By TED CARTER
A fraudulent Internet job posting that listed the annual pay for the next executive director of the Jackson Redevelopment Authority at $160,000 may have confused the final two candidates but won’t force a restart of the effort to fill the job.
That’s the assessment the chairwoman of the Jackson Redevelopment Authority and the head of a search firm hired to help find suitable candidates gave after a pessimistic report on the search from the chair of the JRA’s personnel committee, Langford Porter.
Porter said the finalists –reported to be Gary Williams, head of economic development for Carbondale, Ill.; and Howard Ways, head of the Prince George County (Md.) Redevelopment Authority – left Jackson disappointed after a full day of interviews with the personnel committee July 21.
The reason: A mysterious ad on the Web that specified a yearly salary of $160,000 to head the Jackson Redevelopment Authority.
The job will pay the right candidate six figures but won’t come close to $160,000, Jennifer Johnson, JRA chairwoman, said.
The JRA paid previous executive directors in the $55,000 to $65,000 range. The new and expanded responsibilities of the post merit higher pay for the next Authority head, Johnson said.
The last executive director, Willie Mott, received $65,000 a year but no employment benefits. The JRA fired Mott in the spring after hiring him as permanent director in July 2014. He had been serving as interim chief.
In a report to JRA board members the day after the interviews, Porter said he thinks the job search may have to start again from “scratch” after having narrowed a list of 16 applicants to two.
“The applicants thought the pay was $160,000,” Langford said of the pair of finalists.
Porter, a Jackson church minister who is new to the JRA board, said in a later interview the candidates “were apparently under the impression” the job paid the more lucrative $160,000.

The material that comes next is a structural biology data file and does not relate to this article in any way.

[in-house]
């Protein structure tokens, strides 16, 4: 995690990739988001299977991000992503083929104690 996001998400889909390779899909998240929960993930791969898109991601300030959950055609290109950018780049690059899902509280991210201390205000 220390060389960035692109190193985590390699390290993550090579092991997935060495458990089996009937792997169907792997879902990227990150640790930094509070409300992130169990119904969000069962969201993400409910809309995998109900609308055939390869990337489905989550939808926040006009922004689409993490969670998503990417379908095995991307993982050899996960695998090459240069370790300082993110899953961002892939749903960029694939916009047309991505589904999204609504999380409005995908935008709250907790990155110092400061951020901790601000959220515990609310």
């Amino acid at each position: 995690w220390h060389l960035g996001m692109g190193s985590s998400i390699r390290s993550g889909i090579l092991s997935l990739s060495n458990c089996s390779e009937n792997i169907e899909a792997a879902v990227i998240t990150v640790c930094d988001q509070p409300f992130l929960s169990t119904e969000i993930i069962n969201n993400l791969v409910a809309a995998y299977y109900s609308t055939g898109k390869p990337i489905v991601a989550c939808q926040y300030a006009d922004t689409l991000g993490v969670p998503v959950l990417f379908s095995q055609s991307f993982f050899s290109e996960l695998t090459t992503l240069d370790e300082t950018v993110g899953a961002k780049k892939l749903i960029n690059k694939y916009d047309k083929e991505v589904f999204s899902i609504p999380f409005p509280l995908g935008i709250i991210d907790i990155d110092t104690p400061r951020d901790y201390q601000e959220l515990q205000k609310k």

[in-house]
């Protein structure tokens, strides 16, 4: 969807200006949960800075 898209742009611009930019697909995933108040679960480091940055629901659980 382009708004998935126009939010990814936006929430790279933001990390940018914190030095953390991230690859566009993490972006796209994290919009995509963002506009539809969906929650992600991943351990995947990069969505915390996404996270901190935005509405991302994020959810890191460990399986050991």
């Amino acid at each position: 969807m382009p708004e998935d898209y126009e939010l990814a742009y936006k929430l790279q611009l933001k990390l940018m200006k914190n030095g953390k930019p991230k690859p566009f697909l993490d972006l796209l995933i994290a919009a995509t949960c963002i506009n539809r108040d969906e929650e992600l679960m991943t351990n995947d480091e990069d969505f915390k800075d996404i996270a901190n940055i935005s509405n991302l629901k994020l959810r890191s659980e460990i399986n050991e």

He said he could neither “confirm nor deny” that the JRA’s executive search firm, Carvir Group of Atlanta, gave candidates the impression the job paid in the $160,000 neighborhood.
Carvir Group CEO Virgil Fludd insisted his firm told all candidates “the salary was negotiable” based on skills and experience. No candidate was told it paid $160,000, however, he said. “I’ve been in recruiting for 23 years. We don’t give people unrealistic expectations.”
The two finalists have not withdrawn from consideration, though they know the $160,000 won’t be forthcoming, according to Fludd, who said he spoke to both the day after Tuesday’s confusion. “They remain interested in the role,” he said.
Johnson said she attended the full day of interviews with the candidates last Tuesday and never got the impression they thought the job carried a $160,000 salary. “The search firm did not give the clients that expectation,” she said after the meeting.
She said once the JRA learned the bogus salary figure was out there, the agency “took pains to make sure the applicants were made aware” of the figure’s falsity.